Gianetti, UAE Team Emirates’ business manager, believes Aru is one of the biggest talents in professional cycling – evidenced by his 2015 Vuelta a Espana General Classification title, as well as podium finishes at the 2014 and 2015 Giro d’Italia.
The Italian was also fifth at the Vuelta in 2014 and claimed fifth at the other Grand Tour race, the Tour de France, in 2017, where he also won a stage.
But Aru has found himself, generally, stuck in a rut during recent years.
He and compatriot Vincenzo Nibali were rumoured to have clashed while together at Astana between 2013-16 – before the elder Nibali left. That was seen as the switch that would flick Aru’s career back into gear.
Yet he has been unable to truly regain his stellar 2015 form and eventually fell out with Astana himself, leading to the two acrimoniously parting ways after five years in 2017. The Kazakhstan-based team began legal action against Aru following his decision to leave.
His acquisition by UAE Team Emirates was seen as a staggering coup and it was hoped would be the catalyst for a change in fortunes.
Yet his malaise has only deepened, with his debut season in the black, white, red and green of the UAE a struggle – highlighted by him being forced to abandon his assault on a Giro title that continues to allude him after Stage 19.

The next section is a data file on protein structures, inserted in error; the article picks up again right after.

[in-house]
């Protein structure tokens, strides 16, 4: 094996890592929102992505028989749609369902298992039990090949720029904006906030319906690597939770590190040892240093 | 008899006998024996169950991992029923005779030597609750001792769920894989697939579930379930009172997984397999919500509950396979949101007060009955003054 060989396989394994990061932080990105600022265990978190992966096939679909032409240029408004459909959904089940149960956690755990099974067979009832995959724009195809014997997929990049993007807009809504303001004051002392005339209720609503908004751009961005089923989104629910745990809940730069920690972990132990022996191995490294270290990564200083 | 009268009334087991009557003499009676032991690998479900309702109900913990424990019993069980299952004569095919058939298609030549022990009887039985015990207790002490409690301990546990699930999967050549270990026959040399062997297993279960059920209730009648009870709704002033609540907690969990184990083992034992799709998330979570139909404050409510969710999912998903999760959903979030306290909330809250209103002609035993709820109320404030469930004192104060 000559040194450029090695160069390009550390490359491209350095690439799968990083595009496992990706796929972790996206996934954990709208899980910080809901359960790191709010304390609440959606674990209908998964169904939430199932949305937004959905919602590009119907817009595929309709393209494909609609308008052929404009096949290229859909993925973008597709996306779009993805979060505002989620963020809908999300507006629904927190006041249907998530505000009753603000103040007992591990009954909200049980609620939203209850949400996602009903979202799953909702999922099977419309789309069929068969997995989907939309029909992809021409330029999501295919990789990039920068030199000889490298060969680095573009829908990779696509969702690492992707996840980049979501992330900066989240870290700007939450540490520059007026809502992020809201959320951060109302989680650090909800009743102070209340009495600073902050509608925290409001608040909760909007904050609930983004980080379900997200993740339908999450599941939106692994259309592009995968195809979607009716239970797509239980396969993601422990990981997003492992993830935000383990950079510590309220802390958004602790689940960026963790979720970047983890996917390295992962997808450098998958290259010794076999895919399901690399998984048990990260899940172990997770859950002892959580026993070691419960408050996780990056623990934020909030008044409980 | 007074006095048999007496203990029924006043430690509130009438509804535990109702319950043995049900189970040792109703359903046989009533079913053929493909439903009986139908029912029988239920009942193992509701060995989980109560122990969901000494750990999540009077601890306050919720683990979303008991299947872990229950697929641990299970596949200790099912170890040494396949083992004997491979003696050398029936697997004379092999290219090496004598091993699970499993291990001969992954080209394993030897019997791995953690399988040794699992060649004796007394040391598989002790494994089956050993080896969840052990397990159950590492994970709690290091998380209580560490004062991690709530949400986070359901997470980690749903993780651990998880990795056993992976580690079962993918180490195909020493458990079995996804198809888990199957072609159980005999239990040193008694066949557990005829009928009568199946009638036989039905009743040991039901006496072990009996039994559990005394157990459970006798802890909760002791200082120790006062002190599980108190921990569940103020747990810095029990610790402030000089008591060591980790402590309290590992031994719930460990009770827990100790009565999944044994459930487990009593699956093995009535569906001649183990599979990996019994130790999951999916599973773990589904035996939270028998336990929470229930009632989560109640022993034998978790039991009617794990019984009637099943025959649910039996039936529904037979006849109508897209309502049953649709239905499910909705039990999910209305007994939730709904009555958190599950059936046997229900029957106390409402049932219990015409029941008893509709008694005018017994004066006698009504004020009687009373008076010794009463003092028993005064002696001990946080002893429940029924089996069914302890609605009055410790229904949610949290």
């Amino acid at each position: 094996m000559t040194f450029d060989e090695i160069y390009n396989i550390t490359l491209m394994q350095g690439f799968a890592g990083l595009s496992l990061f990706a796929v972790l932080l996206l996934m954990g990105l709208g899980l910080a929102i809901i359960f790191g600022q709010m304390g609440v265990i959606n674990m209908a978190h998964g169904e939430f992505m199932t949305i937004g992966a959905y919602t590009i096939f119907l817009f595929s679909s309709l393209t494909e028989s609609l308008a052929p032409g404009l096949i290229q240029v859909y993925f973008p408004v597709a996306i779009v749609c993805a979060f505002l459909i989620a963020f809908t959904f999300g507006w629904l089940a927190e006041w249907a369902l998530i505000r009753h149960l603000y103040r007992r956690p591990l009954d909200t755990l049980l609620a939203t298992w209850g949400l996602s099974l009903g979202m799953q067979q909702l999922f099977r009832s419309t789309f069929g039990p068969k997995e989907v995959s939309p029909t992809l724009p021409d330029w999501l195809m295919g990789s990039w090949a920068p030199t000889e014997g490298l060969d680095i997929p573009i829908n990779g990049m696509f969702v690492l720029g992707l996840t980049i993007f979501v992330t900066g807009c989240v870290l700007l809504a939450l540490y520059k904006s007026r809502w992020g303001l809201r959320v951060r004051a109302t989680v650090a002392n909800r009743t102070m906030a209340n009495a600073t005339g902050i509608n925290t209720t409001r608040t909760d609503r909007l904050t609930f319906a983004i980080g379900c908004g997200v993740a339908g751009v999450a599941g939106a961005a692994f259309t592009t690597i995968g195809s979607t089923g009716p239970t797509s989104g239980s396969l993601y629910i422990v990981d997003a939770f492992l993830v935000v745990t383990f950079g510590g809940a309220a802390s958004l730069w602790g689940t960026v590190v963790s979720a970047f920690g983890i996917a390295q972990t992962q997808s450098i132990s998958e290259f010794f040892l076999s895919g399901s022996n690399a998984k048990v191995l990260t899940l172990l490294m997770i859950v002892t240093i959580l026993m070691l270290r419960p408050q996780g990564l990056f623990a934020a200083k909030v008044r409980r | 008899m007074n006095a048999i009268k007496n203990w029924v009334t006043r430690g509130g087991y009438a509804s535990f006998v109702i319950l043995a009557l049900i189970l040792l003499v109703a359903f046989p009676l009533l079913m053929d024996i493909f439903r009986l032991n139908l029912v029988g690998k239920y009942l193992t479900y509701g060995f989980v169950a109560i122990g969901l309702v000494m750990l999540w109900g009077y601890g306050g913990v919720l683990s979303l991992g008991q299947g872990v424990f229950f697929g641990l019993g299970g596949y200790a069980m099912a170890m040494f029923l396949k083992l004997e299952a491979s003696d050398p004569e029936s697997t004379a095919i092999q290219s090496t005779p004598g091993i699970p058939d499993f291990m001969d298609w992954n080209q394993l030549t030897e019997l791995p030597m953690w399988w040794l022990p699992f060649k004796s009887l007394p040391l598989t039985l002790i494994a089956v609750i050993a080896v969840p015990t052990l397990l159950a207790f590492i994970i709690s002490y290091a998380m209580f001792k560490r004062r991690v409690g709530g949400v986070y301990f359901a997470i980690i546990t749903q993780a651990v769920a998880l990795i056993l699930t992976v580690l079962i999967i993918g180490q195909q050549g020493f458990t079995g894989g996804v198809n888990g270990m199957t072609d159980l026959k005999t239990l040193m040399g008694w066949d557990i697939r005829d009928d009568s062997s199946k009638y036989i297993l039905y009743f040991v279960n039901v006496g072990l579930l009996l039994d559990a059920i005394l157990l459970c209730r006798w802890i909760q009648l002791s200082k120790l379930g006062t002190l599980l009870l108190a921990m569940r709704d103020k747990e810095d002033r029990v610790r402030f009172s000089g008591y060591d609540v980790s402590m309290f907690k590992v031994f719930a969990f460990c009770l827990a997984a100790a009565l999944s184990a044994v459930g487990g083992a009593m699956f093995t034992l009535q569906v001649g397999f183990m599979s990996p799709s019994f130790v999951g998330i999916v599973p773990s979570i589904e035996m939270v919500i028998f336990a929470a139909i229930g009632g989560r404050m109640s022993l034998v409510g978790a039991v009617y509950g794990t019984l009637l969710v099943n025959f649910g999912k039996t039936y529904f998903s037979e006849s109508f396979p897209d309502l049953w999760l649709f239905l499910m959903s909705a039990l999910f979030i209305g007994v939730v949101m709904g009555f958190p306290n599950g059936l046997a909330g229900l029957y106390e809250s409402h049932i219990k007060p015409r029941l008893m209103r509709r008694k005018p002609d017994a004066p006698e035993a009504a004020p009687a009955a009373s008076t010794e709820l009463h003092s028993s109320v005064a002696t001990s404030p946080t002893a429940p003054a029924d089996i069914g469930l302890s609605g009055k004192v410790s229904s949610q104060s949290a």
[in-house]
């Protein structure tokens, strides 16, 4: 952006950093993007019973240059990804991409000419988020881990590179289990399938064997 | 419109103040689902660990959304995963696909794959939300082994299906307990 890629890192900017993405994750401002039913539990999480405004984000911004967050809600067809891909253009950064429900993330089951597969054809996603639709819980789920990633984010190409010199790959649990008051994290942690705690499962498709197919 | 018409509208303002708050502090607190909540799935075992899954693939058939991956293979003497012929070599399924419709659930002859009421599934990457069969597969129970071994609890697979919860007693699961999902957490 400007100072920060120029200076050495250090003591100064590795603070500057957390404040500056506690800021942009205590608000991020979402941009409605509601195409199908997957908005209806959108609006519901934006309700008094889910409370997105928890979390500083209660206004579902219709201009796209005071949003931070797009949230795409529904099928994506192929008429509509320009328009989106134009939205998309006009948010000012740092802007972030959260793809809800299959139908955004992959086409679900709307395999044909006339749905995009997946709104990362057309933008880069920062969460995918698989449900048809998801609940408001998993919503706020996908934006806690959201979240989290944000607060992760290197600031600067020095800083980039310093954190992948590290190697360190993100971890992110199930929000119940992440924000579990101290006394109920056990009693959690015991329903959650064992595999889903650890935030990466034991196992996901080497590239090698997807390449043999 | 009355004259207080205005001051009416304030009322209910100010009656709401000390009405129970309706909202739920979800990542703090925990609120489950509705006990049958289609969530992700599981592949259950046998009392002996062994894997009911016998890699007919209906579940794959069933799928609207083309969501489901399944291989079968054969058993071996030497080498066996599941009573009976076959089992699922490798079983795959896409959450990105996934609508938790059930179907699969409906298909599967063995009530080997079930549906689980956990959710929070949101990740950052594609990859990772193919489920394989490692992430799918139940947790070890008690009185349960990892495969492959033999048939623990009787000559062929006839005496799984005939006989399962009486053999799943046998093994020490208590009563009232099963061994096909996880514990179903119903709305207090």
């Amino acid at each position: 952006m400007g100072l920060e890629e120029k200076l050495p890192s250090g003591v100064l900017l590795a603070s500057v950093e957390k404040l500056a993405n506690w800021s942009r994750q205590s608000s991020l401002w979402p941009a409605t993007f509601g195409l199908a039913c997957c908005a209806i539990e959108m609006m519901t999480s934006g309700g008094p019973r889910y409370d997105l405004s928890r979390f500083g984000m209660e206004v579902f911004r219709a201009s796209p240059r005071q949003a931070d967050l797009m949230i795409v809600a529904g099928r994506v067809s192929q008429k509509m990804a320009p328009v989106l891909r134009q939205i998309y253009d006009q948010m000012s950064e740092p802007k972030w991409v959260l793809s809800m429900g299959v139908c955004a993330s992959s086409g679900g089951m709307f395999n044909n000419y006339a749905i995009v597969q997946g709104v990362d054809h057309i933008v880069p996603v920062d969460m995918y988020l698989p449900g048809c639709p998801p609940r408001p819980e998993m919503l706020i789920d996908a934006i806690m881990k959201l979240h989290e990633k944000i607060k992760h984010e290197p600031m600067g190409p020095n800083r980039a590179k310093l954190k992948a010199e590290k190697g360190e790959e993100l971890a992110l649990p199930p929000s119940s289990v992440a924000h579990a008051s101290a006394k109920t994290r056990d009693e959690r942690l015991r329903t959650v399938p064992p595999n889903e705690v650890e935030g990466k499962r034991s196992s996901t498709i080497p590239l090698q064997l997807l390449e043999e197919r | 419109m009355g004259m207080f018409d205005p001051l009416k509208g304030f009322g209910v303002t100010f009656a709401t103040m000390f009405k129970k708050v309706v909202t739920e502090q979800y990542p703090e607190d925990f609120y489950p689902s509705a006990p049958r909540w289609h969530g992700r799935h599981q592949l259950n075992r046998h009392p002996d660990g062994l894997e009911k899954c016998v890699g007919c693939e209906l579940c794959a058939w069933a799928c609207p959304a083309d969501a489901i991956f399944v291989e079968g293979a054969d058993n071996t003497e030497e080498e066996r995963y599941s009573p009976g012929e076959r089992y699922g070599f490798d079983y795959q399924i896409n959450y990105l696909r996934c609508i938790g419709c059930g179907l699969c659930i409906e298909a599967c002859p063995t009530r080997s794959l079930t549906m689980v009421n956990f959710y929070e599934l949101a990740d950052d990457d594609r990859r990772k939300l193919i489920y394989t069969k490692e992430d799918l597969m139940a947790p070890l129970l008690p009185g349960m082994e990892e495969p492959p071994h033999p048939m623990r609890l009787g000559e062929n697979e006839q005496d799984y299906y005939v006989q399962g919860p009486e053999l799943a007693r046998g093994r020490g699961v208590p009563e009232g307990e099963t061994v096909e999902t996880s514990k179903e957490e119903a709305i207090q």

But Gianetti thinks better is to come from a rider who only turned 28 in July.
“I think what we see this year is not Fabio Aru,” Gianetti told Sport360 in Abu Dhabi last week where the team were enjoying a training camp.
“Fabio Aru is one of the most talented riders in the world. He showed in past years, you cannot win a Vuelta, three-time podium in big tours if you are not a great, great talent.
“But the talent is not lost, the talent exists. We will see completely another Fabio next season. He’s an incredible champion, he will come back.”
Aru, known as the Knight of the Four Moors, said himself he felt as if he was going through an “abnormal” period of his career following a miserable Giro attempt ended an hour into Stage 19 – with the Sardinia native dropping to 27th and 45 minutes behind leader Simon Yates having earlier been inside the top 10. It was a race he had entered as favourite.
“This year, I don’t know, it happens sometime in cycling. In all kinds of sport,” added Gianetti, the Swiss himself a former pro rider who competed at the 2000 Olympics.
“I think it was finally a consequence of some small mistakes. Too much training. I think when you are young and you win so much you will improve and maybe you have a tendency not to fulfill your body development.
“You think you can do more and more and when you train too much, you pay. It appears stupid to say but I think sometimes it’s better to not train enough because you always have time to train, but when you overtrain you take up a lot of time.
“We think what happened with Fabio is this.”
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